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World Championship semifinals: Playing for bronze

Both Sweden and the Czech Republic lost their semifinal games, so Mikael Backlund and Jiri Hudler will be fighting it out for bronze.

Mikael Backlund ran into some penalty trouble today.
Mikael Backlund ran into some penalty trouble today.
Bruce Bennett

First Sven Baertschi got injured, and the Swiss just missed the playoff round. Then Sean Monahan and Johnny Gaudreau's teams bowed out in the quarterfinals. That left just two Flames to compete for a guaranteed medal; now, out of five, only one will be getting some hardware.

Team Sweden and Mikael Backlund

Bad news: After taking an early lead, the Swedes fell 3-1 to the Russians and the defending champions are instead playing for bronze.

Good news: Once again, Backlund was one of Sweden's top players.

It only took 19 seconds for Sweden to open the game's scoring. Backlund initiated the first goal, chipping the puck into the neutral zone from his own end. Joakim Lindstrom received the pass and sprung Oscar Moller for a breakaway, and just like that, the Swedes had the lead, with Backlund getting the second assist.

Those were the only Swedes to get any points.

Backlund played 21:14, yet again Sweden's top forward for ice time, and one of just three Swedes to exceed 20 minutes (the other two being the top defence pairing, Johan Fransson and Mattias Ekholm, who played about two and four more minutes than Backlund, respectively). He was not recorded as taking any shots on net, and was on the ice for two goals against.

Backlund was on the ice for most of the game's final minutes. He played 8:16 in the third period, the most out of all Swedish players, and was a constant force as the Swedes were desperately trying to tie up the game.

He also picked up 25 penalty minutes.

Frustration boiled over for Backlund and, in what was a childish and stupid but I guess also truculent move, he sent Russia's Sergei Plotnikov down to the ice after the whistle (Plotnikov stayed down, but had also just blocked a shot, which is more likely to be the cause of any potential injury).

There were only 11 seconds left in the game at this point, and it was clearly over.

The Russian players went after Backlund who basically wasn't having any of it. He received a five minute major for charging (gotta call something) and 20 minutes' worth of a game misconduct for his trouble.

Sweden still has a bronze medal to play for, and it's unclear if Backlund will be in the lineup. Thus far, his tournament consists of four goals and seven points over nine games. He averaged about 18 minutes a game, but was playing more and more later in the tournament as one of Sweden's leaders.

As for his ending to this game? It wasn't the right thing to do at all, and he may suffer non-ideal consequences for it, but it's not all bad. He was pissed off with losing. That's all it comes down to. For a player who has professed loyalty time and time again to the team that drafted him, despite said team being, well, bad, and often not giving him a fair shake until halfway through this past season, honestly, this is okay.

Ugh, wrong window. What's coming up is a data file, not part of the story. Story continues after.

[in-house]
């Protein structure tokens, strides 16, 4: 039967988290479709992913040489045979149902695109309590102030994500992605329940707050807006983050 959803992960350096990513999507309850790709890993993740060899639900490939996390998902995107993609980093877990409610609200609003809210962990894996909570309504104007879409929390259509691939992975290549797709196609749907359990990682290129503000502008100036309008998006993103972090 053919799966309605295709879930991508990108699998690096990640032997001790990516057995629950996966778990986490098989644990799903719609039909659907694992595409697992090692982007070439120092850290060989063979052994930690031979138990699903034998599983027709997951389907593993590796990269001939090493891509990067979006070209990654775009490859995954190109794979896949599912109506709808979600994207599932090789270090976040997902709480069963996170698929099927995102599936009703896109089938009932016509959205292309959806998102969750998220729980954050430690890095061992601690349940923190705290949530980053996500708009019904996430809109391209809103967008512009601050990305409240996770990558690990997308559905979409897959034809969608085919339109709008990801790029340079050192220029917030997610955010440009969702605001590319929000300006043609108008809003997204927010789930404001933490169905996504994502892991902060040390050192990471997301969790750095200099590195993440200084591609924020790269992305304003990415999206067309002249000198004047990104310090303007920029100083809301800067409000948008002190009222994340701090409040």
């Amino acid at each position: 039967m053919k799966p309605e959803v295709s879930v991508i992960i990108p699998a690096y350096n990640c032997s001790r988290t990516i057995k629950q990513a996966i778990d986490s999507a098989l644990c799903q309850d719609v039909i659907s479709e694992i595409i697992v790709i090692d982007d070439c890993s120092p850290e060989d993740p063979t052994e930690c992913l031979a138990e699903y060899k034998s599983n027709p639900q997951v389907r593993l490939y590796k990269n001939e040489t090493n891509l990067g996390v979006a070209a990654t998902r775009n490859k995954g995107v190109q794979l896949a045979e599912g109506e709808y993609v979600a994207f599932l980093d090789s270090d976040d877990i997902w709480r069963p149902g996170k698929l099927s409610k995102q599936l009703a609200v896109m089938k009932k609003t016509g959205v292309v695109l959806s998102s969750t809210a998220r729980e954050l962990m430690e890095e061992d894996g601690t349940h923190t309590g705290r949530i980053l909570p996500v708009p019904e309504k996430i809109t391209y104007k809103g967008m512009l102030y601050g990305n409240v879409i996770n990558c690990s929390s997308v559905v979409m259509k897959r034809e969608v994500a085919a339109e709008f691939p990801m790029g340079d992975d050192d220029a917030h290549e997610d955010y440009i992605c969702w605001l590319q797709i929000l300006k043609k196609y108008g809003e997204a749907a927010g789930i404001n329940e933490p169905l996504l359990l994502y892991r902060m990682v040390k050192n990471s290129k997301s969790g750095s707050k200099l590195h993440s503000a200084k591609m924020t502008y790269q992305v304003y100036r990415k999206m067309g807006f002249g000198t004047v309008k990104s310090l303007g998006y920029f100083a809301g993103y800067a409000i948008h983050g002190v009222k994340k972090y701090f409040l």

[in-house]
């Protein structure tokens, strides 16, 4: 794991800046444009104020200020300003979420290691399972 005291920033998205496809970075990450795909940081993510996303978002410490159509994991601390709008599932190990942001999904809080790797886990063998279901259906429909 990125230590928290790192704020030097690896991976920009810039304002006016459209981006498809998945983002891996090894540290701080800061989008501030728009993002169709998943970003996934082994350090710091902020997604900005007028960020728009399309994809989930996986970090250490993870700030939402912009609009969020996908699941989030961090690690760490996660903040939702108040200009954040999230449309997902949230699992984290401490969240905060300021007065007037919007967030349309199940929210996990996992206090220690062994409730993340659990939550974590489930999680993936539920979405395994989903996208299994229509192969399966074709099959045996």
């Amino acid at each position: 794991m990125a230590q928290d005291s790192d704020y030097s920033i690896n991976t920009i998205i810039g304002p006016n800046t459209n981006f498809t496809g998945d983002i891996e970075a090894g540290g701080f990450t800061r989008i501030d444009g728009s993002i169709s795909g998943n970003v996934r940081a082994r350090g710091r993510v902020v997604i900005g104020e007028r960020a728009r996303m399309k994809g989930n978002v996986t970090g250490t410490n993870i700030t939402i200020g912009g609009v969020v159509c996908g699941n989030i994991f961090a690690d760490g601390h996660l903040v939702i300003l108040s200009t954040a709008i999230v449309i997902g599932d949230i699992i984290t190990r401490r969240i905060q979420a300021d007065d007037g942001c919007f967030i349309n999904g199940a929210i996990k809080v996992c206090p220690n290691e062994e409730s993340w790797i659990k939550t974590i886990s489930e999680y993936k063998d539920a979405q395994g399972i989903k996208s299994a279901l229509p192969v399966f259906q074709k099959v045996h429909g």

Mikael Backlund wants to be a Flame but he also wants to win. And he's a good enough player to be able to contribute to making this happen.

Backlund in the playoffs will be something to look forward to, one day. And hopefully he's gotten the angst about losing out of his system here, and won't have it come up in the NHL.

Team Czech Republic and Jiri Hudler

Bad news: The Czechs were unable to handle Pekka Rinne and were shutout 3-0 by the Finns.

Good news: They still have a chance at a medal.

Jiri Hudler has, ultimately, had an unremarkable tournament. He hasn't been used as much as Backlund and Gaudreau, and he isn't as key to the Flames' future as Monahan and Baertschi (or Backlund and Gaudreau, for that matter). It's great to have your NHL club represented in international events, but he hasn't done anything particularly notable this time around.

Hudler played 12:52, seventh in ice time for all Czech forwards. He had no shots on net. He was not on the ice for any goals against, one of which was an empty net goal, indicating the Czechs were not using him much in a bid to tie up the game.

Thus far, Hudler has had one goal and four points over eight games; not an exceptional, nor bad stat line, especially for a bottom six player, and he's still on a team contending for a medal.

The bronze medal game is at 7:30 a.m. MT tomorrow on TSN2. Hudler will be playing. Hopefully Backlund will be as well.